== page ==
Bones of Murdered Russian Tsar Family Authenticated by New DNA Test

New DNA testing has confirmed bones held by the Russian Orthodox Church belong to Tsar Nicholas II and his family.
Jessica Miley

Authorities have confirmed that bones suspected to belong to the murdered Russian Tsar family are legitimate thanks to new DNA testing. The confirmation is the first step for the Russian Orthodox Church to formally recognize the remains and re-bury them with full religious ceremony and rites.

The genetic testing was originally ordered by the church who had disputed earlier tests that had confirmed the bones as belonging to the former ruling family. The new test comprehensively "confirmed the remains found belonged to the former Emperor Nicholas II, his family members and members of their entourage.”

The Russian Investigative Committee, which normally looks at serious crimes has become involved in the long-running saga. The committee’s investigators confirmed they had exhumed Nicholas's father Alexander III, and had proven "they are father and son.”

The Orthodox Church praised the committee’s handling of the case and said they would now review the evidence presented to them.

The Bolsheviks, shot and killed Tsar Nicholas II, his wife Tsarina Alexandra and their five children Olga, Tatiana, Maria, Anastasia, and Alexei and some of their supporters from the night of July 16 to 17, 1918 as they were held captive in the Urals city of Sverdlovsk, now Yekaterinburg.

Church will continue investigation despite DNA proof

Their remains were burnt and buried, and not discovered until 1979 when the bones of Nicholas and Alexandra were uncovered. The Bolsheviks were a group founded by Vladimir Lenin and Alexander Bogdanov in 1905.

The group was comprised of workers guided by the principle of democratic centralism, they considered themselves the revolutionary working class of Russia. Despite the remains being interred in Saint Petersburg in 1998, the Orthodox Church refused to give them a full burial service, unable to find evidence the bones really did belong to the Tsar and his family.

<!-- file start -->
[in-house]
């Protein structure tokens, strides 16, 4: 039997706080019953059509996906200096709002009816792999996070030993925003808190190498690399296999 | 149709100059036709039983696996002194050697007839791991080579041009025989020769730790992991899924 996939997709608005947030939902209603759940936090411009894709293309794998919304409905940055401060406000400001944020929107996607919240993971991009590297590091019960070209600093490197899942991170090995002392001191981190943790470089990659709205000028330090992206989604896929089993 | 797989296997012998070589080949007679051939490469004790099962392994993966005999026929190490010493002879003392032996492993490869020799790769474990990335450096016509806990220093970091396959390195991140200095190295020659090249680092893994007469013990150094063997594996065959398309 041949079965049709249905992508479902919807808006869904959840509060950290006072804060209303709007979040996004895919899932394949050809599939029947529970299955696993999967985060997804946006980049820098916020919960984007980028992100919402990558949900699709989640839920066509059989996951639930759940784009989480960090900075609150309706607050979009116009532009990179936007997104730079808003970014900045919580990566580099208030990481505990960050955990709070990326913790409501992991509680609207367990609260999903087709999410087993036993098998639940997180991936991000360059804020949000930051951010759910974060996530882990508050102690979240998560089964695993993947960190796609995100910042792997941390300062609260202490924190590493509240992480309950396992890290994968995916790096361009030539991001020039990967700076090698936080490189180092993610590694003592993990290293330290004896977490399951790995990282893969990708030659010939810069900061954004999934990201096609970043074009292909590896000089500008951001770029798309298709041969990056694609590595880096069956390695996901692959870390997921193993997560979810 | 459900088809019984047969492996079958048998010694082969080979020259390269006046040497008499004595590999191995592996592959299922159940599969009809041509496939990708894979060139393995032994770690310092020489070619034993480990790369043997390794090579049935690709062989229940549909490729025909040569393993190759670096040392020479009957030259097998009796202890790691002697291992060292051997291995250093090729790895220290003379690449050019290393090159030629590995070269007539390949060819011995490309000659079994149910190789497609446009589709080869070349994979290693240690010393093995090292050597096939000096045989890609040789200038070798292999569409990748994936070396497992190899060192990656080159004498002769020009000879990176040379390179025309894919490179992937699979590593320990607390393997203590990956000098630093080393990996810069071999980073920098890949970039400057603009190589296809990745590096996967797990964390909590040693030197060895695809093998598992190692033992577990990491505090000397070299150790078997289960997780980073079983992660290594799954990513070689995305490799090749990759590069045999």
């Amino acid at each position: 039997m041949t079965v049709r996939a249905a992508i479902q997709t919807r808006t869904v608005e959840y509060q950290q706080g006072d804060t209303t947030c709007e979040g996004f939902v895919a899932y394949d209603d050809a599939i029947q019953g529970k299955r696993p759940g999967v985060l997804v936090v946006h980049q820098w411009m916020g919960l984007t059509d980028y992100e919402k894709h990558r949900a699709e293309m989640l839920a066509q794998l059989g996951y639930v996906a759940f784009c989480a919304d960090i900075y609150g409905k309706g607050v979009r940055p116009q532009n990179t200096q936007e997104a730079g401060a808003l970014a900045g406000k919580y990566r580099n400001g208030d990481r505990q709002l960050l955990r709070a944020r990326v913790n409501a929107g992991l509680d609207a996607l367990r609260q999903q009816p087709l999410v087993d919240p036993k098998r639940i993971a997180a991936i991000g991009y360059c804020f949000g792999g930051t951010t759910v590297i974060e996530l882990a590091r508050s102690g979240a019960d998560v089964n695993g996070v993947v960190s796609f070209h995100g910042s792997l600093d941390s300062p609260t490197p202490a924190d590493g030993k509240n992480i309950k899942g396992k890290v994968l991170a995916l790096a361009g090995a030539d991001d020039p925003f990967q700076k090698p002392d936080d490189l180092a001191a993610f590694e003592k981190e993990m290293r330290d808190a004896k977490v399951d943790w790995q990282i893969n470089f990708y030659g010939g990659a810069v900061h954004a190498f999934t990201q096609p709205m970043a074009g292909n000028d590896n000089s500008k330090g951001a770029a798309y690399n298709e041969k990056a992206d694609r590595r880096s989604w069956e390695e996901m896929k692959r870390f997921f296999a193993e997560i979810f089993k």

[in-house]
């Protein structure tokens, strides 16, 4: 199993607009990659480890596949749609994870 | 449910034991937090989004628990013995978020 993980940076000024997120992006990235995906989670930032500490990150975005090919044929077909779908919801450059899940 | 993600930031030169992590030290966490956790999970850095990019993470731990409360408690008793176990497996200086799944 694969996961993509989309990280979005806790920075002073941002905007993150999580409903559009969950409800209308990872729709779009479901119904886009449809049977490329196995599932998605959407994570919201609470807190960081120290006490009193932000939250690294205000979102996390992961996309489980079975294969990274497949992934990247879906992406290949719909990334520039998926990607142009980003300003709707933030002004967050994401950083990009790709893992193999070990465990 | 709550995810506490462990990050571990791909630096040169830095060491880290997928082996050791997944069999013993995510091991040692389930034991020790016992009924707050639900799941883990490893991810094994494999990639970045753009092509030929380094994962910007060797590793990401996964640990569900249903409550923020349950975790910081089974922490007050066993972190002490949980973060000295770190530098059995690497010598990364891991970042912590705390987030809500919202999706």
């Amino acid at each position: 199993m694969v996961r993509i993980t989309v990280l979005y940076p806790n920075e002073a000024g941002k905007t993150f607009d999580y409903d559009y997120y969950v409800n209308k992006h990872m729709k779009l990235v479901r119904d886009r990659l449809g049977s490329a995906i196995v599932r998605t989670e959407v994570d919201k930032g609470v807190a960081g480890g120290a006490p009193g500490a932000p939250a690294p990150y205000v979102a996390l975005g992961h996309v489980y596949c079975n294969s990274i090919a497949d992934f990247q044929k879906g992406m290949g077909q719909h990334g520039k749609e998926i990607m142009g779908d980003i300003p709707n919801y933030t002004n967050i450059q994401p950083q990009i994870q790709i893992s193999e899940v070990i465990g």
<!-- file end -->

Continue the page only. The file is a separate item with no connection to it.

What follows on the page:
An investigation by then-president Boris Yeltsin failed to convince the church with many in the clergy reportedly feeling sidelined by the way the investigation was handled. Rumors persist that one of the children managed to escape execution as only the bones of Tsar's only son Alexei and his daughter Maria have been found.

These remains have never been buried. The remains of the family have caused a lot of discussion within the Orthodox Church who despite not recognizing the remains formally have canonized the ex-Tsar and his family as martyrs, and treat their bones as holy relics.

Church marks the 100 year anniversary of family's death

It was expected that the church would formally bury the remains of the family with full rites as part of the 100 year anniversary of their death. However, the church says it is still investigating and will look at both the scientific evidence in combination with historical documents before making a decision.

Church leader Patriarch Kirill led a procession of thousands of believers from the family's murder site to a monastery nearby in an event to mark the anniversary on Monday.